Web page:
R4TF Update: Only 8% of Projects Have Achieved 80% Reduction So Far

29th May, 2013

Achieving an 80% reduction in the in-use CO2 emissions of a property is an ambitious target. And this was exactly the goal of projects taking part in the Retrofit for the Future programme. Set up by the Technology Strategy Board (TSB) in 2009, Retrofit for the Future (R4TF) provided funding to refurbish over 100 homes across the UK, with the aim of discovering what it will take to seriously reduce the carbon emissions of our existing housing stock.

The properties were mainly two-storey homes, with a couple of bungalows included too, and all of the homes had two or more bedrooms. After the refurbishment work was carried out, the performance of each property was closely monitored for two years, and TSB has published a report examining the results of a third of the retrofits and what they mean for our carbon reduction strategies and refurbishment programmes. The data will allow identification of the successful energy-saving measures, as well as providing insight into resident comfort and how industry can overcome specific challenges.

The TSB analysed the data from 37 properties and found that three achieved the desired 80% reduction in CO2 emissions, with 23 reaching between 50% and 80%. TSB’s Paul Ruyssevelt explains: “Out of the 100 properties in the Retrofit for the Future programme, we were able to analyse the carbon emission performance of 37: those that had a full year's monitoring data. There will be an update of our analysis later this year with up to 20 additional properties. We are very pleased that three properties exceeded the target of an 80% reduction in carbon emissions, and that the majority achieved a 50% to 80% reduction. The three that exceeded the 80% target all had a good level of airtightness and the management of the projects was of a very high standard.”

The key result, aside from the reduction in carbon emissions that followed a retrofit project, was that residents living in retrofitted houses are more able to afford to keep their homes at a comfortable temperature. This is particularly important at a time when the UK has been named the worst place for fuel poverty in Europe, with an estimated 5m families living in fuel poverty, according to figures from the Association for the Conservation for Energy and the Energy Bill Revolution campaign. And this is largely down to our poorly insulated homes, as our energy prices are not higher than those in Europe. When you consider that one of the retrofitted houses now has gas and electricity costs of £374 per year, successful low-carbon refurb becomes incredibly attractive.

So, what makes for a successful retrofit project? The TSB’s report says that working closely with the property owner or tenant is crucial, ensuring they are engaged from the start and throughout the work being carried out. Training should then be provided, so that the resident understands how any new technology works, such as heating controls, and how to maximise the return from any renewable energy sources. Training for support staff is also necessary – so that residents can call up for help.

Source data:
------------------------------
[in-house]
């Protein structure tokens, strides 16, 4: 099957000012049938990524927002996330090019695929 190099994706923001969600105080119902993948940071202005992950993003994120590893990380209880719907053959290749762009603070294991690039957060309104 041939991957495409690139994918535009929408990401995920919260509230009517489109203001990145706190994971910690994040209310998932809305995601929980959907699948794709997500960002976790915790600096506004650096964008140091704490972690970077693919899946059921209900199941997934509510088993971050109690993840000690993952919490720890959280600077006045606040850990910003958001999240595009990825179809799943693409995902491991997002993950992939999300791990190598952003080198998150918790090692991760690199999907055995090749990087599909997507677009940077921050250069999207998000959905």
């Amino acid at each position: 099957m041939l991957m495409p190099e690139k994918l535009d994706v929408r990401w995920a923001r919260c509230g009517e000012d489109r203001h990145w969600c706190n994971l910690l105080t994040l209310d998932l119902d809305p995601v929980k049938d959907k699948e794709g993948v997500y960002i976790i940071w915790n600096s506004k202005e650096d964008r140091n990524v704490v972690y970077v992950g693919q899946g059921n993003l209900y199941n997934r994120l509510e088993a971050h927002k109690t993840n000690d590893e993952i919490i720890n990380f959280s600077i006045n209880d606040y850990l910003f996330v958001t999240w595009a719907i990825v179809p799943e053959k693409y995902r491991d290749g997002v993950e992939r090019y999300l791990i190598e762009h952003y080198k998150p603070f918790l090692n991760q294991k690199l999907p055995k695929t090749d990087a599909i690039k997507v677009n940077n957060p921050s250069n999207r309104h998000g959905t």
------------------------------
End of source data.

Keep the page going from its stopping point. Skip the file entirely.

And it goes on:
Back at the planning stage, research should begin early – TSB recommends looking for suitable products and suppliers as soon as possible, so that a collaborative environment can be created, and potential issues with product availability and lead times can be overcome. Also at the planning stage, a detailed contingency plan should be drawn up in case there are unforeseen challenges in the course of the project. The order that work will be carried out should be carefully sequenced, so that any cost savings can be maximised and disruption minimised. Communication plays a vital role once on site, between the project team members and also with the residents. Site staff should be briefed on the importance of achieving good airtightness.

The report certainly didn’t say that we have an easy task ahead of us, but does show that, with careful planning and attention to detail, the industry can achieve some pretty impressive reductions in carbon emissions and energy bills.

Further information
The Technology Strategy Board has made the full data set from Retrofit for the Future available through a database called ‘embed’, which can be accessed via www.retrofitanalysis.org.

This article first appeared in Greenbuild magazine, April-May

Related Note:  Paul Ruyssevelt co-Chairs the Editorial Board of Retro Expo the UK’s national retrofit event taking place at the NEC, Birmingham on 05-06 November 2013 - visit www.retro-expo.co.uk for more details.



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